If convicted card-room loan shark Hollman Cheung believes California should clamp strict controls on the state's burgeoning gambling industry, who wouldn't?
Very few, most agree, and the Legislature is trying again this year to create an Honest John commission free of corrupting influences to watch over California's 256 card clubs. No poker emporium could operate without scrutiny by the powerful, independent panel.
As a repentant Cheung put it, writing to Atty. Gen. Dan Lungren from his federal prison cell two weeks ago, a gambling commission "is desperately needed. . . . I have seen money-laundering on many occasions and I have seen it take many different forms."
He should know. Last year, after running the Asian games section of the Bicycle Club in Bell Gardens for several years, Cheung was convicted of loan sharking, extortion and racketeering. He was sentenced to 12 1/2 years for his sideline activities at the card club.
But despite widespread support--from anti-gambling moralists, Las Vegas interests, many card room proprietors and a convicted felon--the lead gambling-control bill as now drafted invites a seeming paradox.
Proponents of a commission are also urging enactment of measures that could actually expand the opportunities for legally laying a bet in California. Additionally, critics question whether the state's new gambling environment would be as clean as is claimed.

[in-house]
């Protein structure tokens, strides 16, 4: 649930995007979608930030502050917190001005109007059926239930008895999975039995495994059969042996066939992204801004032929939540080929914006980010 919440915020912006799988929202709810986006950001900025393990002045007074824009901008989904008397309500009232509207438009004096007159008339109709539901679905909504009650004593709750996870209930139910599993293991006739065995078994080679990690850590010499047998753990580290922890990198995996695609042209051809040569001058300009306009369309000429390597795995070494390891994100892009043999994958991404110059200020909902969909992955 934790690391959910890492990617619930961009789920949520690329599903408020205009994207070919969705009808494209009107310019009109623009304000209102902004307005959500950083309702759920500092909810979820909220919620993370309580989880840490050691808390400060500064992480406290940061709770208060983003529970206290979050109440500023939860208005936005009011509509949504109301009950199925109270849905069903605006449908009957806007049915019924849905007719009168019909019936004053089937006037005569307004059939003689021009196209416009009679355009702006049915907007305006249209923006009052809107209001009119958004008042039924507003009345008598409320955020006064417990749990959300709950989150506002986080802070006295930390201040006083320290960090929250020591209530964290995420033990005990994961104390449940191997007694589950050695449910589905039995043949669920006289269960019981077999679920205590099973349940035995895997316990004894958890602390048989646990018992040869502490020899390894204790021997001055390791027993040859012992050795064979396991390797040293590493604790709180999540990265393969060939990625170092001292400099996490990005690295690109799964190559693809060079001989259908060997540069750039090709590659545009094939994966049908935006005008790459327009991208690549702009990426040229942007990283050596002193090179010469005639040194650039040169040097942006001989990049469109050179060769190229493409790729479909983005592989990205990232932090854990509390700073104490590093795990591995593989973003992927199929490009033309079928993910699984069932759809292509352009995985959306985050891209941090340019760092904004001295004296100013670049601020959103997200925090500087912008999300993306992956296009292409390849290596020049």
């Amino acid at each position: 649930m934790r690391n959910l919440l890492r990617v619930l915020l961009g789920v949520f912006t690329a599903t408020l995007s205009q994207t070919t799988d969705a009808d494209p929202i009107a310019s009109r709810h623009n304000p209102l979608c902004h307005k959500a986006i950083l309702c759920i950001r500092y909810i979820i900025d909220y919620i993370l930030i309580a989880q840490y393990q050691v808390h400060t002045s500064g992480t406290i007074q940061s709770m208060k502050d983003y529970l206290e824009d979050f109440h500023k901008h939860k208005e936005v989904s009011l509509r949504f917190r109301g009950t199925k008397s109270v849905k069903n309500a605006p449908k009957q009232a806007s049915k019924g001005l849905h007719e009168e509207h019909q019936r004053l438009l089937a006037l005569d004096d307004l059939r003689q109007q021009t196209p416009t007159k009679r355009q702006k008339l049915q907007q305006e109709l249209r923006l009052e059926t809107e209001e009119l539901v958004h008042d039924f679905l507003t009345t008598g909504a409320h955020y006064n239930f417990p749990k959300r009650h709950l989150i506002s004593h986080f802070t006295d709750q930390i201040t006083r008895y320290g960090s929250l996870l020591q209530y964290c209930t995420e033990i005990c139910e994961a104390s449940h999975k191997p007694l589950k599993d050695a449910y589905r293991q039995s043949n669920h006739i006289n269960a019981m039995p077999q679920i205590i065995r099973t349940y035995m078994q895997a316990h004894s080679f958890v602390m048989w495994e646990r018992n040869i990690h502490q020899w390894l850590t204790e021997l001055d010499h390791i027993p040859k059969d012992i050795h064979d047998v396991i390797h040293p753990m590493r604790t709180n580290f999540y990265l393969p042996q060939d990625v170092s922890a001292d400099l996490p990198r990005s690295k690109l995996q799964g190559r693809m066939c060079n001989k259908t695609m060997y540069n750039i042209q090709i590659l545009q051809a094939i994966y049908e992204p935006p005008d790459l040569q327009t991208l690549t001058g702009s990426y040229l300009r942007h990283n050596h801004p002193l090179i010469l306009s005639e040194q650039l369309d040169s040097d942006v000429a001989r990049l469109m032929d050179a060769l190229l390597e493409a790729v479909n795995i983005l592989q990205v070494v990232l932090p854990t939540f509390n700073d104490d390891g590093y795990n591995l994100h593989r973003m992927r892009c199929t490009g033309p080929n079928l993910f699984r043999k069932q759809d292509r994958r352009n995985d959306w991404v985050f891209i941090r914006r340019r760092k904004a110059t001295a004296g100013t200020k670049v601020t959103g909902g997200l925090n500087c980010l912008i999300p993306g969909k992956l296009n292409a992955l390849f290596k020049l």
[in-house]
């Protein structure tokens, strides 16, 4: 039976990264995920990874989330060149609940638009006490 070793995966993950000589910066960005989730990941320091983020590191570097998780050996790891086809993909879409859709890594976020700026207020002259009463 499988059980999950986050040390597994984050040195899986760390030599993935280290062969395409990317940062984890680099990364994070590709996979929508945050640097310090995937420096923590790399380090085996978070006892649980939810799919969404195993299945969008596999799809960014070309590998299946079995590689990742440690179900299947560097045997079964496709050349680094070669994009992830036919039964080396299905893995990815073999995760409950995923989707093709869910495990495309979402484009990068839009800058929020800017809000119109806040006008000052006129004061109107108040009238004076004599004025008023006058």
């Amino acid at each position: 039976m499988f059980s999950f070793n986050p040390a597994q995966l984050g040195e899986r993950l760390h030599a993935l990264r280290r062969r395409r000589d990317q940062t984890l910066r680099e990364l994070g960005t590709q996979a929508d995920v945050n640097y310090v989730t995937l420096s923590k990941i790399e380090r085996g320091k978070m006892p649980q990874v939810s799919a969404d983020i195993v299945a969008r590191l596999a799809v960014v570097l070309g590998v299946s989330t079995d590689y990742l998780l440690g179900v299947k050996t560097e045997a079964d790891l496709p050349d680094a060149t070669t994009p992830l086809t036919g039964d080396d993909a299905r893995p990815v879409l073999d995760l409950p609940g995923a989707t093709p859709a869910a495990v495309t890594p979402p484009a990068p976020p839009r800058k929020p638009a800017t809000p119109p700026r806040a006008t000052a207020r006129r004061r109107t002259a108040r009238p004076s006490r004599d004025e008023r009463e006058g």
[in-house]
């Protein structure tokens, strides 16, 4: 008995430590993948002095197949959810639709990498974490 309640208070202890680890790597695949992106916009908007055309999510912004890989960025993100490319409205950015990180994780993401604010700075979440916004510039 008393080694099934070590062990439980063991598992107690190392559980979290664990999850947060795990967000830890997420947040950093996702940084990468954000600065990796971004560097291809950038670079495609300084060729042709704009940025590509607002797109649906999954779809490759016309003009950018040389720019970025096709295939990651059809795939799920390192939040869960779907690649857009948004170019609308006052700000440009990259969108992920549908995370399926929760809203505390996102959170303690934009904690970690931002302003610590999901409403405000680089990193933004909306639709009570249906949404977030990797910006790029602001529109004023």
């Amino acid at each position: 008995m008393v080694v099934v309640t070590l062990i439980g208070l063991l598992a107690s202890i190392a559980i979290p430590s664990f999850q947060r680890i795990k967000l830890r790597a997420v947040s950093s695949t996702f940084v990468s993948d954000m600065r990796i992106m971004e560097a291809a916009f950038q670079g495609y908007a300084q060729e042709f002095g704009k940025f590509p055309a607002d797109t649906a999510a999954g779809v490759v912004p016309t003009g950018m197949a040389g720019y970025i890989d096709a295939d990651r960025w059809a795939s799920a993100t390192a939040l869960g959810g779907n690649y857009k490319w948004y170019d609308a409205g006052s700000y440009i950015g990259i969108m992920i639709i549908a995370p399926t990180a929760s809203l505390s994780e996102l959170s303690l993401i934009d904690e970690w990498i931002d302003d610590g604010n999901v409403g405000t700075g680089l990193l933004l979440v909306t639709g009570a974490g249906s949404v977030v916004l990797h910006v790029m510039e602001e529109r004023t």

At its first substantive hearing last week, a bill sponsored by Lungren and authored by Assemblyman Phillip Isenberg (D-Sacramento) was approved 11-3 by an Assembly committee with the expansion provisions intact.
Besides setting up the California Gambling Control Commission, the proposed legislation drops the barriers to publicly traded corporations, repealing laws that--except on Indian reservations--have kept their gambling activities out of the state. Big casino corporations such as Caesars World, Circus Circus and Hilton Hotels could qualify for a California card club license, and each has a lobbyist in Sacramento pursuing its interests.
Also allowed in as card club operators would be any company, publicly traded or not, that is now banned because it runs gambling operations elsewhere that California prohibits. That provision is part of the reason that Hollywood Park racetrack in Inglewood cannot operate the card club on its own grounds. Because it is both a publicly traded company and because of board chairman and major stockholder R. D. Hubbard's dog-racing interests in Oregon, the track is prohibited from operating the year-old club, and must lease it to outside interests.
According to state Senate leader Bill Lockyer (D-Hayward), the desires of Hollywood Park lie at the center of the seeming contradiction: New, more restrictive controls on the industry on one hand; opening the state to major gaming interests on the other.
To win legislative support for the new controls, Lockyer said Lungren is again supporting a bill containing elements sought by Assemblyman Curtis Tucker Jr. (D-Inglewood) that would allow Hollywood Park to own and operate its card club.